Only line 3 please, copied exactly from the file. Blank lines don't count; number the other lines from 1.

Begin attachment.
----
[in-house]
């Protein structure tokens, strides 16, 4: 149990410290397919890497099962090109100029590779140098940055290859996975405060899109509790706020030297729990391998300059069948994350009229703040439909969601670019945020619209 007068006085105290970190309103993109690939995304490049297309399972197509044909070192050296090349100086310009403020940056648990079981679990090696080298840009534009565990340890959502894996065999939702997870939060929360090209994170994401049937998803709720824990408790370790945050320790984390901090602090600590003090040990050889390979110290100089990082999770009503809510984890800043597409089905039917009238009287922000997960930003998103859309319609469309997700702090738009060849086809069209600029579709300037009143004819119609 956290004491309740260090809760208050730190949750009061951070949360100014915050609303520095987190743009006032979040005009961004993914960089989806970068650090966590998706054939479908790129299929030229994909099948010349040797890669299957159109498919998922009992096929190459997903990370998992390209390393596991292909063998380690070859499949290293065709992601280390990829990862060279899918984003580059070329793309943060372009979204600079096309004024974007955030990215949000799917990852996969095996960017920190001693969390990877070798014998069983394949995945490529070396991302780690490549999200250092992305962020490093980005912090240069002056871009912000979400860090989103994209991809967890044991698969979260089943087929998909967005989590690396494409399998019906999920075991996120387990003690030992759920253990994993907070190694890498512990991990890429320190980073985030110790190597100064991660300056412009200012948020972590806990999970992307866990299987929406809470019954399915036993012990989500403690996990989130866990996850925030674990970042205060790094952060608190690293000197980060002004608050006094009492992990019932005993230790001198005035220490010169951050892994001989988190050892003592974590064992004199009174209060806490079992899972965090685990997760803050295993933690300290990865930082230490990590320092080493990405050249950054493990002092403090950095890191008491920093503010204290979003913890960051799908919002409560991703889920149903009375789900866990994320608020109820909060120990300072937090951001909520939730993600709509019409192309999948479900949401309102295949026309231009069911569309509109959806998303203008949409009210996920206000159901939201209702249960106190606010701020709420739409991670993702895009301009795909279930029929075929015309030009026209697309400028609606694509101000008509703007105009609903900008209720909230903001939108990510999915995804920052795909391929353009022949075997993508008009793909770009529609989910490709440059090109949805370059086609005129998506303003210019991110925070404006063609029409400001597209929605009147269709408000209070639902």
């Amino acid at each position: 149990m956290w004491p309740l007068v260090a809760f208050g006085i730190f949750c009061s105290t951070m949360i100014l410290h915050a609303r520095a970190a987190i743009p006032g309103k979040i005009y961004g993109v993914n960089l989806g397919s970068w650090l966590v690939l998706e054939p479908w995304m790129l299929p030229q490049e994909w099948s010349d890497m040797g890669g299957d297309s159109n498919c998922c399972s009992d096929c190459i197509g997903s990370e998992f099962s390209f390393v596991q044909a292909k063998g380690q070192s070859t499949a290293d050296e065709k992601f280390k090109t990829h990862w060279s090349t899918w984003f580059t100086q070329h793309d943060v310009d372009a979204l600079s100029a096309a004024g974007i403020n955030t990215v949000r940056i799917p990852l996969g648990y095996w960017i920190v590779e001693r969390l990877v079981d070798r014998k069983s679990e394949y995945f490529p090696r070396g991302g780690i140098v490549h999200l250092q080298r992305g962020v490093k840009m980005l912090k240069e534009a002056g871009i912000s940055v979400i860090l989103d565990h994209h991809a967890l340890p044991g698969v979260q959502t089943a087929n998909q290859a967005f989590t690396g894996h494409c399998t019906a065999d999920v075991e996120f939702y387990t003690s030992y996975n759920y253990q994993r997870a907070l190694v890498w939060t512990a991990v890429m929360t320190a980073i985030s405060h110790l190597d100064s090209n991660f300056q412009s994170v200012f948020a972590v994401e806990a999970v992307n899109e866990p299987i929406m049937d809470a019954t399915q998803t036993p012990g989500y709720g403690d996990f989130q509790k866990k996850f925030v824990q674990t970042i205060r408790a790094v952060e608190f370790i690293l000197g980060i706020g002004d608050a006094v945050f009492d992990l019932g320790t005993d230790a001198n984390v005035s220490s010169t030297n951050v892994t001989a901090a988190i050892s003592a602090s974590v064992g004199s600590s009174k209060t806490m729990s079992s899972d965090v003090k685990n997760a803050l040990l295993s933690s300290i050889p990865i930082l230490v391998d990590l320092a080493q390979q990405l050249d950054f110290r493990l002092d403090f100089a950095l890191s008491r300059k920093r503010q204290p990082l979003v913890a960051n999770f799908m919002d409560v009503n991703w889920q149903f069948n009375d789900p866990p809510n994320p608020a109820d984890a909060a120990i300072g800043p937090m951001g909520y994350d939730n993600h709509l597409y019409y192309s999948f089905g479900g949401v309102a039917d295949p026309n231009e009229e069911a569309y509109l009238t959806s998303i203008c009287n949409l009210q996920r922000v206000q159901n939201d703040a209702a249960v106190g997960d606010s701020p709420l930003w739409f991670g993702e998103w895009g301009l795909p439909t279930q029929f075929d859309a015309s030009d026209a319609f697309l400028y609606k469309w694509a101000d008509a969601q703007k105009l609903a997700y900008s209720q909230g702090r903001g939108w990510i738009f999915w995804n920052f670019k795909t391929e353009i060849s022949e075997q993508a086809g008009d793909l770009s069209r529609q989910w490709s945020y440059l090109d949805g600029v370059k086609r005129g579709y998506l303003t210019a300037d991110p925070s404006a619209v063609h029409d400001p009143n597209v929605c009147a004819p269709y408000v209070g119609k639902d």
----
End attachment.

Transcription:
């Amino acid at each position: 149990m956290w004491p309740l007068v260090a809760f208050g006085i730190f949750c009061s105290t951070m949360i100014l410290h915050a609303r520095a970190a987190i743009p006032g309103k979040i005009y961004g993109v993914n960089l989806g397919s970068w650090l966590v690939l998706e054939p479908w995304m790129l299929p030229q490049e994909w099948s010349d890497m040797g890669g299957d297309s159109n498919c998922c399972s009992d096929c190459i197509g997903s990370e998992f099962s390209f390393v596991q044909a292909k063998g380690q070192s070859t499949a290293d050296e065709k992601f280390k090109t990829h990862w060279s090349t899918w984003f580059t100086q070329h793309d943060v310009d372009a979204l600079s100029a096309a004024g974007i403020n955030t990215v949000r940056i799917p990852l996969g648990y095996w960017i920190v590779e001693r969390l990877v079981d070798r014998k069983s679990e394949y995945f490529p090696r070396g991302g780690i140098v490549h999200l250092q080298r992305g962020v490093k840009m980005l912090k240069e534009a002056g871009i912000s940055v979400i860090l989103d565990h994209h991809a967890l340890p044991g698969v979260q959502t089943a087929n998909q290859a967005f989590t690396g894996h494409c399998t019906a065999d999920v075991e996120f939702y387990t003690s030992y996975n759920y253990q994993r997870a907070l190694v890498w939060t512990a991990v890429m929360t320190a980073i985030s405060h110790l190597d100064s090209n991660f300056q412009s994170v200012f948020a972590v994401e806990a999970v992307n899109e866990p299987i929406m049937d809470a019954t399915q998803t036993p012990g989500y709720g403690d996990f989130q509790k866990k996850f925030v824990q674990t970042i205060r408790a790094v952060e608190f370790i690293l000197g980060i706020g002004d608050a006094v945050f009492d992990l019932g320790t005993d230790a001198n984390v005035s220490s010169t030297n951050v892994t001989a901090a988190i050892s003592a602090s974590v064992g004199s600590s009174k209060t806490m729990s079992s899972d965090v003090k685990n997760a803050l040990l295993s933690s300290i050889p990865i930082l230490v391998d990590l320092a080493q390979q990405l050249d950054f110290r493990l002092d403090f100089a950095l890191s008491r300059k920093r503010q204290p990082l979003v913890a960051n999770f799908m919002d409560v009503n991703w889920q149903f069948n009375d789900p866990p809510n994320p608020a109820d984890a909060a120990i300072g800043p937090m951001g909520y994350d939730n993600h709509l597409y019409y192309s999948f089905g479900g949401v309102a039917d295949p026309n231009e009229e069911a569309y509109l009238t959806s998303i203008c009287n949409l009210q996920r922000v206000q159901n939201d703040a209702a249960v106190g997960d606010s701020p709420l930003w739409f991670g993702e998103w895009g301009l795909p439909t279930q029929f075929d859309a015309s030009d026209a319609f697309l400028y609606k469309w694509a101000d008509a969601q703007k105009l609903a997700y900008s209720q909230g702090r903001g939108w990510i738009f999915w995804n920052f670019k795909t391929e353009i060849s022949e075997q993508a086809g008009d793909l770009s069209r529609q989910w490709s945020y440059l090109d949805g600029v370059k086609r005129g579709y998506l303003t210019a300037d991110p925070s404006a619209v063609h029409d400001p009143n597209v929605c009147a004819p269709y408000v209070g119609k639902d």